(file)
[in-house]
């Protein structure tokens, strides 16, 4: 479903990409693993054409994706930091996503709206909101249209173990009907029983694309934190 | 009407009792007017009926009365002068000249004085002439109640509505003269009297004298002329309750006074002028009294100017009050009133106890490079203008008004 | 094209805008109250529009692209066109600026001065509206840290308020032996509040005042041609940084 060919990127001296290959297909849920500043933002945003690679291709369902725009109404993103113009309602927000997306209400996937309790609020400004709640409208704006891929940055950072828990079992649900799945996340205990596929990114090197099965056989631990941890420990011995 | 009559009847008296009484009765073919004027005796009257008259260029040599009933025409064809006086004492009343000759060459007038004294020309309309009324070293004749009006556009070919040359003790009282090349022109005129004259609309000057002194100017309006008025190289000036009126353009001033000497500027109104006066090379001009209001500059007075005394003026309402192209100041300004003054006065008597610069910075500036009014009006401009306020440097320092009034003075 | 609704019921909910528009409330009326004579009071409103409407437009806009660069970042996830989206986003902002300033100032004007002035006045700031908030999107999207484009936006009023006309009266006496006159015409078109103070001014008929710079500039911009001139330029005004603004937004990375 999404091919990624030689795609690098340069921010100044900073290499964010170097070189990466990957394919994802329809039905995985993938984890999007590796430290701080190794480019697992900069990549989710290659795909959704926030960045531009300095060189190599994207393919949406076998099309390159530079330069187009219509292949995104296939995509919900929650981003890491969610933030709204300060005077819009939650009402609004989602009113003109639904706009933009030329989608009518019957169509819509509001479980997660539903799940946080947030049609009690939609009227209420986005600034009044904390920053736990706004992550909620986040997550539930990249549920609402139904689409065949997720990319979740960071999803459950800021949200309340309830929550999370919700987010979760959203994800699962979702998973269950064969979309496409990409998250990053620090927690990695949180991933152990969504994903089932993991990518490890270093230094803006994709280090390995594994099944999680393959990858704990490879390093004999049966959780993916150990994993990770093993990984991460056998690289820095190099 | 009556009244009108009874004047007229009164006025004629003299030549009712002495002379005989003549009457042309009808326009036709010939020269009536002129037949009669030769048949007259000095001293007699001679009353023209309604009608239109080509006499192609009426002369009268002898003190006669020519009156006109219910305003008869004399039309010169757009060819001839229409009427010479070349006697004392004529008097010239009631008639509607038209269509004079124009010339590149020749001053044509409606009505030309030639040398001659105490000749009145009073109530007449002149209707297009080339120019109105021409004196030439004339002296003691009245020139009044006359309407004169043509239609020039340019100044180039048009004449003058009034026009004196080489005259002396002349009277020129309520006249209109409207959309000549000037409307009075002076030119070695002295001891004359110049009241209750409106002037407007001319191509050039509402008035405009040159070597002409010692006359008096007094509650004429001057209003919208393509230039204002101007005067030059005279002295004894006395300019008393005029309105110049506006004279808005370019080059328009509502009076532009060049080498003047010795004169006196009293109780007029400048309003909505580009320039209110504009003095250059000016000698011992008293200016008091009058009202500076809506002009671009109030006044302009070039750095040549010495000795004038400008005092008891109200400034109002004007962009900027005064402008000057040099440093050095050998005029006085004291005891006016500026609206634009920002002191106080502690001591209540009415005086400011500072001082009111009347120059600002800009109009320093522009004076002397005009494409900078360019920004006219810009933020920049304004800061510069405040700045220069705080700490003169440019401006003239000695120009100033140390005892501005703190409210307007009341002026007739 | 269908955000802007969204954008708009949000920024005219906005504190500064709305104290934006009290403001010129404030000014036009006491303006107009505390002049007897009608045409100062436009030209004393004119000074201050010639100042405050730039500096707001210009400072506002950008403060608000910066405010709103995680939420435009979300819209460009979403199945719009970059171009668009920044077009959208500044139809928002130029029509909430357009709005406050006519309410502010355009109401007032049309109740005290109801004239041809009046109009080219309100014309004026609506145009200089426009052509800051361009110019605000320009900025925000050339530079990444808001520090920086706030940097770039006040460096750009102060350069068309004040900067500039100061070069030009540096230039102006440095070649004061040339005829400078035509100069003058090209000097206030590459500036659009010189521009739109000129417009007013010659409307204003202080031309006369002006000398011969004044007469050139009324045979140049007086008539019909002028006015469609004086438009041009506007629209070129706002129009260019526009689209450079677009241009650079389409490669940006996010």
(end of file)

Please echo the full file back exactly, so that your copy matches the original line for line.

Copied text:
[in-house]
């Protein structure tokens, strides 16, 4: 479903990409693993054409994706930091996503709206909101249209173990009907029983694309934190 | 009407009792007017009926009365002068000249004085002439109640509505003269009297004298002329309750006074002028009294100017009050009133106890490079203008008004 | 094209805008109250529009692209066109600026001065509206840290308020032996509040005042041609940084 060919990127001296290959297909849920500043933002945003690679291709369902725009109404993103113009309602927000997306209400996937309790609020400004709640409208704006891929940055950072828990079992649900799945996340205990596929990114090197099965056989631990941890420990011995 | 009559009847008296009484009765073919004027005796009257008259260029040599009933025409064809006086004492009343000759060459007038004294020309309309009324070293004749009006556009070919040359003790009282090349022109005129004259609309000057002194100017309006008025190289000036009126353009001033000497500027109104006066090379001009209001500059007075005394003026309402192209100041300004003054006065008597610069910075500036009014009006401009306020440097320092009034003075 | 609704019921909910528009409330009326004579009071409103409407437009806009660069970042996830989206986003902002300033100032004007002035006045700031908030999107999207484009936006009023006309009266006496006159015409078109103070001014008929710079500039911009001139330029005004603004937004990375 999404091919990624030689795609690098340069921010100044900073290499964010170097070189990466990957394919994802329809039905995985993938984890999007590796430290701080190794480019697992900069990549989710290659795909959704926030960045531009300095060189190599994207393919949406076998099309390159530079330069187009219509292949995104296939995509919900929650981003890491969610933030709204300060005077819009939650009402609004989602009113003109639904706009933009030329989608009518019957169509819509509001479980997660539903799940946080947030049609009690939609009227209420986005600034009044904390920053736990706004992550909620986040997550539930990249549920609402139904689409065949997720990319979740960071999803459950800021949200309340309830929550999370919700987010979760959203994800699962979702998973269950064969979309496409990409998250990053620090927690990695949180991933152990969504994903089932993991990518490890270093230094803006994709280090390995594994099944999680393959990858704990490879390093004999049966959780993916150990994993990770093993990984991460056998690289820095190099 | 009556009244009108009874004047007229009164006025004629003299030549009712002495002379005989003549009457042309009808326009036709010939020269009536002129037949009669030769048949007259000095001293007699001679009353023209309604009608239109080509006499192609009426002369009268002898003190006669020519009156006109219910305003008869004399039309010169757009060819001839229409009427010479070349006697004392004529008097010239009631008639509607038209269509004079124009010339590149020749001053044509409606009505030309030639040398001659105490000749009145009073109530007449002149209707297009080339120019109105021409004196030439004339002296003691009245020139009044006359309407004169043509239609020039340019100044180039048009004449003058009034026009004196080489005259002396002349009277020129309520006249209109409207959309000549000037409307009075002076030119070695002295001891004359110049009241209750409106002037407007001319191509050039509402008035405009040159070597002409010692006359008096007094509650004429001057209003919208393509230039204002101007005067030059005279002295004894006395300019008393005029309105110049506006004279808005370019080059328009509502009076532009060049080498003047010795004169006196009293109780007029400048309003909505580009320039209110504009003095250059000016000698011992008293200016008091009058009202500076809506002009671009109030006044302009070039750095040549010495000795004038400008005092008891109200400034109002004007962009900027005064402008000057040099440093050095050998005029006085004291005891006016500026609206634009920002002191106080502690001591209540009415005086400011500072001082009111009347120059600002800009109009320093522009004076002397005009494409900078360019920004006219810009933020920049304004800061510069405040700045220069705080700490003169440019401006003239000695120009100033140390005892501005703190409210307007009341002026007739 | 269908955000802007969204954008708009949000920024005219906005504190500064709305104290934006009290403001010129404030000014036009006491303006107009505390002049007897009608045409100062436009030209004393004119000074201050010639100042405050730039500096707001210009400072506002950008403060608000910066405010709103995680939420435009979300819209460009979403199945719009970059171009668009920044077009959208500044139809928002130029029509909430357009709005406050006519309410502010355009109401007032049309109740005290109801004239041809009046109009080219309100014309004026609506145009200089426009052509800051361009110019605000320009900025925000050339530079990444808001520090920086706030940097770039006040460096750009102060350069068309004040900067500039100061070069030009540096230039102006440095070649004061040339005829400078035509100069003058090209000097206030590459500036659009010189521009739109000129417009007013010659409307204003202080031309006369002006000398011969004044007469050139009324045979140049007086008539019909002028006015469609004086438009041009506007629209070129706002129009260019526009689209450079677009241009650079389409490669940006996010």